As Amnesty International released its 2011 Human Rights Report, it issued harsh criticisms at dozens of countries, from Afghanistan to Uzbekistan, from China, to Zimbabwe.
There are also criticisms of the United States for detentions at Guantanamo Bay and in Afghanistan, but there was little mentioned about a form of punishment that's becoming more and more widespread: the use of solitary confinement.
When you think of the measurements, six by nine by twelve, you may think of a large box or a tiny restroom, but for more than 25,000 people in America, those are the measurements of their home. At times it is a space reserved for the most dangerous criminals in the world, but for many others, like Robert King, it is a space reserved for the innocent.
“It was horrible, miserable, terrible,” King says.
Locked up for a robbery he did not commit, King spent 31 years behind bars, 29 of them in solitary, after prison officials discovered he was a member of the Black Panthers and, he says, pinned a murder charge on him.
“It’s not so much the physical restraints, but the psychological restraints that overwhelm you,” King says.
Now cleared, he advocates against the use of solitary confinement and fights for the release of two of his friends, Albert Woodfox and Herman Wallace, who are still behind bars.
Innocent or guilty, the conditions are harsh. Many say they are even cruel and inhumane and can result in permanent psychological damage, self-mutilation and even suicide.
Juan Mendez, the UN. special Rapporteur on torture, slammed the widespread use of solitary confinement for prolonged periods of time, since it’s not uncommon for those placed in solitary to be there 23 hours a day.
“It’s not the same to put somebody in solitary confinement for one day and to put him or her there for months,” Mendez says.
Lynn Parramore, a fellow at the Roosevelt Institute, calls solitary a “form of torture,” and says that that form of imprisonment leaves people mentally damaged and often even more dangerous to society upon their release.
According to Parramore, such imprisonment has the affect of “deranging and mutilating the human brain.”
Overthe last two decades thenumber of supermax prisons in this country has grown to more than 50.
David Fathi, Director of the ACLU’s national prison project, says the boom was not a result of higher crime.
“What happened in the 1990’s . . .There was really a wave of hysteria super predators and predictions of a wave of violent crime that never really materialized,” Fathi says.
What did materialize was hundreds of millions of dollars devoted to the business of building prisons.
“If you look at how these places came to be built in many states, it wasn’t the corrections professionals, it was the politicians,” Fathi says.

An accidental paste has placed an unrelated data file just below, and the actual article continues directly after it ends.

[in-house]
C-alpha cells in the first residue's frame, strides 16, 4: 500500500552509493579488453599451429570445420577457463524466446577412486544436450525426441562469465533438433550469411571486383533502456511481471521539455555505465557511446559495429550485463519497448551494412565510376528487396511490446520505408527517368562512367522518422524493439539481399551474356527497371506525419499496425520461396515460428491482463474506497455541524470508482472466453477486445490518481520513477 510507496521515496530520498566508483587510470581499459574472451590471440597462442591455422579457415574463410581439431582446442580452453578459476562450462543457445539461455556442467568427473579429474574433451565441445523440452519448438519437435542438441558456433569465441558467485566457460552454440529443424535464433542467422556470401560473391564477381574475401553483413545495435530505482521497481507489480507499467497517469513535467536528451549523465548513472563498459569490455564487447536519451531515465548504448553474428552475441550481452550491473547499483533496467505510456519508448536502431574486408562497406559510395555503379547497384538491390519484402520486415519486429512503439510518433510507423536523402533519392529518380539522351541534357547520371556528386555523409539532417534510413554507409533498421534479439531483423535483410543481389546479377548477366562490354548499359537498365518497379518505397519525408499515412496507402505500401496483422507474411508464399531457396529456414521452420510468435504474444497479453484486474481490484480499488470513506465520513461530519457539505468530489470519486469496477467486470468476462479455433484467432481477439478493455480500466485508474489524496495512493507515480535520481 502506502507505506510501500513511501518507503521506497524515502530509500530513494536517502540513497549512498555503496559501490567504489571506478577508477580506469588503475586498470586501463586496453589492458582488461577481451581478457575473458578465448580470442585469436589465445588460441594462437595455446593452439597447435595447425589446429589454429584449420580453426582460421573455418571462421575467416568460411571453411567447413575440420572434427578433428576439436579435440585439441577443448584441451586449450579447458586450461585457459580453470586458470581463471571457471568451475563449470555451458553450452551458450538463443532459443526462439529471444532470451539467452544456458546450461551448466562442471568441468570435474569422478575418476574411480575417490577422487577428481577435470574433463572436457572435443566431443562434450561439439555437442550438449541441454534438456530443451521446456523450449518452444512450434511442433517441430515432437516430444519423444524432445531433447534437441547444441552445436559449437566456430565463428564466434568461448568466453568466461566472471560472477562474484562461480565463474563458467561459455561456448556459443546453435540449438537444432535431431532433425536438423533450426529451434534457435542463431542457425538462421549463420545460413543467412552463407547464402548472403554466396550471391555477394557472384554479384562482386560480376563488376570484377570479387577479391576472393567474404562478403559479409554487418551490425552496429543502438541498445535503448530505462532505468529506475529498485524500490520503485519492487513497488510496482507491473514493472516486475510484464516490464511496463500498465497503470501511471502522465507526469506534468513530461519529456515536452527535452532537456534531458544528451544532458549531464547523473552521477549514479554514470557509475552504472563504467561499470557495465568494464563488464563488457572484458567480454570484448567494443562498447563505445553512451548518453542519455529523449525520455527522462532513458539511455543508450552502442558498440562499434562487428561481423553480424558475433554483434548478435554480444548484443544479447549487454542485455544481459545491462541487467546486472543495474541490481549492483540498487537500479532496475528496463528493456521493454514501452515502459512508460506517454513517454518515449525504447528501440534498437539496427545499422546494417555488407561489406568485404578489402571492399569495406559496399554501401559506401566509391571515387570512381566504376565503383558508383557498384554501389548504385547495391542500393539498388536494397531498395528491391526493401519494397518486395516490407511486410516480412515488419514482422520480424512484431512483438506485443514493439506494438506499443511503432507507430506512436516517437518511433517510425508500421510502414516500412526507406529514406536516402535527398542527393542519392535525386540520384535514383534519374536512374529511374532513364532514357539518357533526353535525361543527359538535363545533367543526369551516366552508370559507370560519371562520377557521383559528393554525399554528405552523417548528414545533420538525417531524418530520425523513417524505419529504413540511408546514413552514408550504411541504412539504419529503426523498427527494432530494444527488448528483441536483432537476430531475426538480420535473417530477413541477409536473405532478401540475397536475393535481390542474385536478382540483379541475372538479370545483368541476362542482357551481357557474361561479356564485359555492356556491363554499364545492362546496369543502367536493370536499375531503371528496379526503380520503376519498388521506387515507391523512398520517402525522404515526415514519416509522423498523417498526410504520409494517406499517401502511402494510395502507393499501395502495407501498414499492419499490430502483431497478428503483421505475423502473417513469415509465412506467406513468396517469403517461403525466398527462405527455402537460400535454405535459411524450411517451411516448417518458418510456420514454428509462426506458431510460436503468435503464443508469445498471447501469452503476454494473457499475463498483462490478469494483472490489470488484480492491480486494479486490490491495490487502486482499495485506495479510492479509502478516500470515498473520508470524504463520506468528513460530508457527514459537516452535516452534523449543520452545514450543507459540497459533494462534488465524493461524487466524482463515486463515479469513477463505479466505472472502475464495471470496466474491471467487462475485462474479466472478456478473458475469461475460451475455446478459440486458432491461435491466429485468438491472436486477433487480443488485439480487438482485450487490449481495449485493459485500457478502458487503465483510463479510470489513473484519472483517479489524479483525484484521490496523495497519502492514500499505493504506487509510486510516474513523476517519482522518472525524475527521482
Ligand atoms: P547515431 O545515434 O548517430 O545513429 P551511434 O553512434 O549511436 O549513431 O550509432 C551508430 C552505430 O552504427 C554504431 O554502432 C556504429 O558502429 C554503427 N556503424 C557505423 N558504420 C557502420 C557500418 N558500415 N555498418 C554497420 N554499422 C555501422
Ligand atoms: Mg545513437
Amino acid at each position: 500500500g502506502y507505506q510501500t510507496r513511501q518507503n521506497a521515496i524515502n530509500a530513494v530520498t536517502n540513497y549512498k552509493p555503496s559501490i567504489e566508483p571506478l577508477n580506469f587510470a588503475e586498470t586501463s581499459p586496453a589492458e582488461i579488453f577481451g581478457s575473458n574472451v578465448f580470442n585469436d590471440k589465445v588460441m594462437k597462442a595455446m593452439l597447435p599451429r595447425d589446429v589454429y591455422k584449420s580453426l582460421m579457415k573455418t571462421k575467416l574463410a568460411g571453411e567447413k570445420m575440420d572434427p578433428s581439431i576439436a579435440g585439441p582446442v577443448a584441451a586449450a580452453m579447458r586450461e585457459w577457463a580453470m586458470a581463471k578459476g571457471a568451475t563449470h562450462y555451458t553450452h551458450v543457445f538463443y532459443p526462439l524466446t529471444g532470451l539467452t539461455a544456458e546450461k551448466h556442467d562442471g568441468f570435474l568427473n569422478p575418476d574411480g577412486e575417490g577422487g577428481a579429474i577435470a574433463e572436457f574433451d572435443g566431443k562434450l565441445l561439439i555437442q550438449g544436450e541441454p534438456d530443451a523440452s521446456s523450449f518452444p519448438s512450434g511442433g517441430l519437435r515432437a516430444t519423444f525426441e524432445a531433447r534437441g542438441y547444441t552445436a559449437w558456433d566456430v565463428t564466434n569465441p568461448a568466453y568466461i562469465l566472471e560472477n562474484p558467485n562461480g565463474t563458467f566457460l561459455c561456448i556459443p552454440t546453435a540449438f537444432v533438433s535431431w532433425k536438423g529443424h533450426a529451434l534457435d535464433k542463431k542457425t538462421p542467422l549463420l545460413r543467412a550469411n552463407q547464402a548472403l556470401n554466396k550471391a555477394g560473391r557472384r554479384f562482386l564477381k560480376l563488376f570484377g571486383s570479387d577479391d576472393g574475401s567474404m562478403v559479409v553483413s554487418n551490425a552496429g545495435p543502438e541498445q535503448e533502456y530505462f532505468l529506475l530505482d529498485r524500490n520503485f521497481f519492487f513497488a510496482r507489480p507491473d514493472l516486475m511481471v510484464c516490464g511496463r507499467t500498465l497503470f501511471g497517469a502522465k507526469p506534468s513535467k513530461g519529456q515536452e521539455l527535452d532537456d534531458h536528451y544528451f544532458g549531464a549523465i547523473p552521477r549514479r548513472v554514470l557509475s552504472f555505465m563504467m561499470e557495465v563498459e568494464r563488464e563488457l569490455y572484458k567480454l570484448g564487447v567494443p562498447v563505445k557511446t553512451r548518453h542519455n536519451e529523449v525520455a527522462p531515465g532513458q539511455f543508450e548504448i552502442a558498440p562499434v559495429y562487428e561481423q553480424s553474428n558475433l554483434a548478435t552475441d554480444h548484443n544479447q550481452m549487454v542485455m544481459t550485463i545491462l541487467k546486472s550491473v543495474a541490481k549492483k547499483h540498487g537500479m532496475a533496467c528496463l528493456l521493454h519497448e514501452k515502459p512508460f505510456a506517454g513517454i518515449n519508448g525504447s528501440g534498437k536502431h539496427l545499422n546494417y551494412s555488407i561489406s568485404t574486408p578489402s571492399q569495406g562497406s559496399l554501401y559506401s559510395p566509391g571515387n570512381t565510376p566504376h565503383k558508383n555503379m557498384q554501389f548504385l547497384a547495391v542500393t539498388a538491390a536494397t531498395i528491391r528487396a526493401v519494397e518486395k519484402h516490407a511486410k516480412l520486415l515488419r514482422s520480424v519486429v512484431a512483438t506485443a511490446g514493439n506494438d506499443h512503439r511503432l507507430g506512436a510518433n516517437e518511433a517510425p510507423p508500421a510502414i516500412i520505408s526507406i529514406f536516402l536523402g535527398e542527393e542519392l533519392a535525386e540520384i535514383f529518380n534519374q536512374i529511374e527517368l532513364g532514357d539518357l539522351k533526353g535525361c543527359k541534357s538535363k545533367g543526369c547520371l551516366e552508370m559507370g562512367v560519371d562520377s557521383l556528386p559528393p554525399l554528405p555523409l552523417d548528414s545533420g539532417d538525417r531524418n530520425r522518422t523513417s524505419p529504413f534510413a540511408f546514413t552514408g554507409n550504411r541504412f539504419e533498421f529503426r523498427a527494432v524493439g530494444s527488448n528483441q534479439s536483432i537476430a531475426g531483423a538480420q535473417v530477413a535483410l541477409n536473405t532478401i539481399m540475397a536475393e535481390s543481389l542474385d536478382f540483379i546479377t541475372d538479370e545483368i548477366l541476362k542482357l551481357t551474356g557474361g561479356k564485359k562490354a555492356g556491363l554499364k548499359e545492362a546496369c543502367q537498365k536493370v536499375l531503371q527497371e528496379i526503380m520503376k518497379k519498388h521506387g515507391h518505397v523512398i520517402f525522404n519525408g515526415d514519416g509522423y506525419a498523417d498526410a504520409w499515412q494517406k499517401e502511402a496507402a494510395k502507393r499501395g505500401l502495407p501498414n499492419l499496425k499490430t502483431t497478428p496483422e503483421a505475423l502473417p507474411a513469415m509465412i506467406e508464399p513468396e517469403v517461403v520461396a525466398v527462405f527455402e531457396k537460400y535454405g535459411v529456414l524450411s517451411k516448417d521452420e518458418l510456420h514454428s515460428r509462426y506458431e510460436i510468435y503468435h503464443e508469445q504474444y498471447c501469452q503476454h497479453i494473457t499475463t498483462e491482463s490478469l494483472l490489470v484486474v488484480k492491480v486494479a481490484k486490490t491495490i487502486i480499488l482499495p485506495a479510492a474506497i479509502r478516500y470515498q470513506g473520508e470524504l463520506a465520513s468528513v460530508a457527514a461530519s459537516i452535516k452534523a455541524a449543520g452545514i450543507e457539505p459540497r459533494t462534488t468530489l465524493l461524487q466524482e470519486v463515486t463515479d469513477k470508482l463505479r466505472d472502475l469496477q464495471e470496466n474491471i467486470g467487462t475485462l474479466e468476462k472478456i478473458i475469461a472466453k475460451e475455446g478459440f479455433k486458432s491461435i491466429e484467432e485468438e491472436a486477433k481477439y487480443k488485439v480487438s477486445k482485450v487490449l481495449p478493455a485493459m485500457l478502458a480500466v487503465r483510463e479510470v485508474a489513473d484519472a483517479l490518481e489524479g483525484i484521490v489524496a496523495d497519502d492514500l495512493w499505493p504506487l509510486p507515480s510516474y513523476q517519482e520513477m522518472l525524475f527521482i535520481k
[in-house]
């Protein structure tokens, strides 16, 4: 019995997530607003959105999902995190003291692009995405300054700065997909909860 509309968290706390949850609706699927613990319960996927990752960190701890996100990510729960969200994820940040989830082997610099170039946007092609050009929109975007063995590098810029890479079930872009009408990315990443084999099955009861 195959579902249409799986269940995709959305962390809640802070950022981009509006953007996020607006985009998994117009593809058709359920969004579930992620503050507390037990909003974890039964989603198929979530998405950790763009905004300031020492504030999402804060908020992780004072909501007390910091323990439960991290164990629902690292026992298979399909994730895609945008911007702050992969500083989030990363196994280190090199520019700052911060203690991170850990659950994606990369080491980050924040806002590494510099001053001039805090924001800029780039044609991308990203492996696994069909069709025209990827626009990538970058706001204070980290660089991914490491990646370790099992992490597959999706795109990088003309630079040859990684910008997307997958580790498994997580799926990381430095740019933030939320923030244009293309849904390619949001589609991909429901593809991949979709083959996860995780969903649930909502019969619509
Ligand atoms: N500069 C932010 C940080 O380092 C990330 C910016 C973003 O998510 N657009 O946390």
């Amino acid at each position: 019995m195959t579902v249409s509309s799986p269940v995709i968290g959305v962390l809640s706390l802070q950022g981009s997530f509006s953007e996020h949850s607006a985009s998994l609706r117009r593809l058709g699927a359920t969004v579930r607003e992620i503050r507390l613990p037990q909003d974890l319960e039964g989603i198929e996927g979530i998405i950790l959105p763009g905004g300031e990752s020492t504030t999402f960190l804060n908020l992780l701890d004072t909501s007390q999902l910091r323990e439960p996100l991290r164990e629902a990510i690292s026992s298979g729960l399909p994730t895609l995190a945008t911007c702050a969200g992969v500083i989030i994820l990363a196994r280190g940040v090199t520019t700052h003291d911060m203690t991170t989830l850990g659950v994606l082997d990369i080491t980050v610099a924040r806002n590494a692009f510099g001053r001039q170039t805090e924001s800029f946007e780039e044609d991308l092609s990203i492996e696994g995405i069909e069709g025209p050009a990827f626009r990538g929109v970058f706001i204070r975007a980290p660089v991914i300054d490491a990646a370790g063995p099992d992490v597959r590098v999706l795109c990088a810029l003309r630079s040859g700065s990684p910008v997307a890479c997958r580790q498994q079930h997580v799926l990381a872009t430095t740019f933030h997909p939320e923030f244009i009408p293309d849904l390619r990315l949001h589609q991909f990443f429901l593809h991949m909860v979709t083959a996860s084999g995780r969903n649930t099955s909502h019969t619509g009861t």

Many private prisons in America are owned by the Corrections Corporation of America. Each year the CCA spends millions of dollars lobbying politicians to build more. Politicians in turn bring jobs to their districts and beef up their own credentials as being tough on crime
Still, some politicians fight the system.
“I don’t know of any place in the world where people are held in solitary confinement for more than three years – China, Russia, Eastern Bloc, dictatorships, nowhere,” said Rep. John Conyers (D-MI).
America’s most famous solitary prisoner is Bradley Manning. He was held for more than eight months at the Marine Corps Base in Quantico, VA.
In a letter, the former Army Private tells of being stripped of his clothes and his prescription eye glasses. And on the rare occasions he is allowed out, his hands and feet are shackled.
“This is not something that anybody should be subjected to except in the most extreme circumstances which there’s no evidence that this is and also posed another problem which is his ability to get an adequate defense,” said Stepehen Soldz, the president of Psychologists for Social Responsibility.
The Manning case is yet another example of solitary confinement being used punitively, rather than for safety reasons.
Another example is Kendall Gibson, who spent ten years in solitary because he refused to cut his dreadlocks, which he believes represent his Rastafarian faith. It was a violation of a Virginia law that stated that inmates must not have beards or wear their hair below their collar.
Perhaps most disturbing is the number of children in solitary cells – kept there to protect them from adult prisoners.
It is vicious cycle of injustice that reaches across the lines of age, race and gender. And even innocence. For King, it is accompanied by another reality: in his words – you may leave solitary, but solitary never leaves you.